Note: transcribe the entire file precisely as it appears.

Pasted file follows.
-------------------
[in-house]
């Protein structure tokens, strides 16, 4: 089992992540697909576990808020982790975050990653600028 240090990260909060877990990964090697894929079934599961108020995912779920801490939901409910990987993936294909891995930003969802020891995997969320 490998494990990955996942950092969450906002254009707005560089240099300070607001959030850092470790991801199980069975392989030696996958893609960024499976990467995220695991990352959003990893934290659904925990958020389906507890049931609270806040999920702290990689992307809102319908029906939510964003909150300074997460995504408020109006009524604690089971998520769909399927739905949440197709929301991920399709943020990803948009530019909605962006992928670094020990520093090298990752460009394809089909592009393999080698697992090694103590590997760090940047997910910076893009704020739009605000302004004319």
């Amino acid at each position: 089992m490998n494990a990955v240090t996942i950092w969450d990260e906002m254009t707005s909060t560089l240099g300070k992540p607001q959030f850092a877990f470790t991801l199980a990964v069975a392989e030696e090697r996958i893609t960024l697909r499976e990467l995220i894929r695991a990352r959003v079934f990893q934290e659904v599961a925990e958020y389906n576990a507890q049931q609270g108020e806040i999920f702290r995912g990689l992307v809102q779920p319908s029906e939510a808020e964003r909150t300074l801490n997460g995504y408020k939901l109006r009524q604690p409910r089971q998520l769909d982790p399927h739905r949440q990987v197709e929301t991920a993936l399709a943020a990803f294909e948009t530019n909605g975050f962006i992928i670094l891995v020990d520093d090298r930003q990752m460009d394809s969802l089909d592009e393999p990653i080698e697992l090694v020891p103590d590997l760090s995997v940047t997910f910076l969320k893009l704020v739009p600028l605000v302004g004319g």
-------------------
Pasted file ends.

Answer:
[in-house]
């Protein structure tokens, strides 16, 4: 089992992540697909576990808020982790975050990653600028 240090990260909060877990990964090697894929079934599961108020995912779920801490939901409910990987993936294909891995930003969802020891995997969320 490998494990990955996942950092969450906002254009707005560089240099300070607001959030850092470790991801199980069975392989030696996958893609960024499976990467995220695991990352959003990893934290659904925990958020389906507890049931609270806040999920702290990689992307809102319908029906939510964003909150300074997460995504408020109006009524604690089971998520769909399927739905949440197709929301991920399709943020990803948009530019909605962006992928670094020990520093090298990752460009394809089909592009393999080698697992090694103590590997760090940047997910910076893009704020739009605000302004004319």
């Amino acid at each position: 089992m490998n494990a990955v240090t996942i950092w969450d990260e906002m254009t707005s909060t560089l240099g300070k992540p607001q959030f850092a877990f470790t991801l199980a990964v069975a392989e030696e090697r996958i893609t960024l697909r499976e990467l995220i894929r695991a990352r959003v079934f990893q934290e659904v599961a925990e958020y389906n576990a507890q049931q609270g108020e806040i999920f702290r995912g990689l992307v809102q779920p319908s029906e939510a808020e964003r909150t300074l801490n997460g995504y408020k939901l109006r009524q604690p409910r089971q998520l769909d982790p399927h739905r949440q990987v197709e929301t991920a993936l399709a943020a990803f294909e948009t530019n909605g975050f962006i992928i670094l891995v020990d520093d090298r930003q990752m460009d394809s969802l089909d592009e393999p990653i080698e697992l090694v020891p103590d590997l760090s995997v940047t997910f910076l969320k893009l704020v739009p600028l605000v302004g004319g």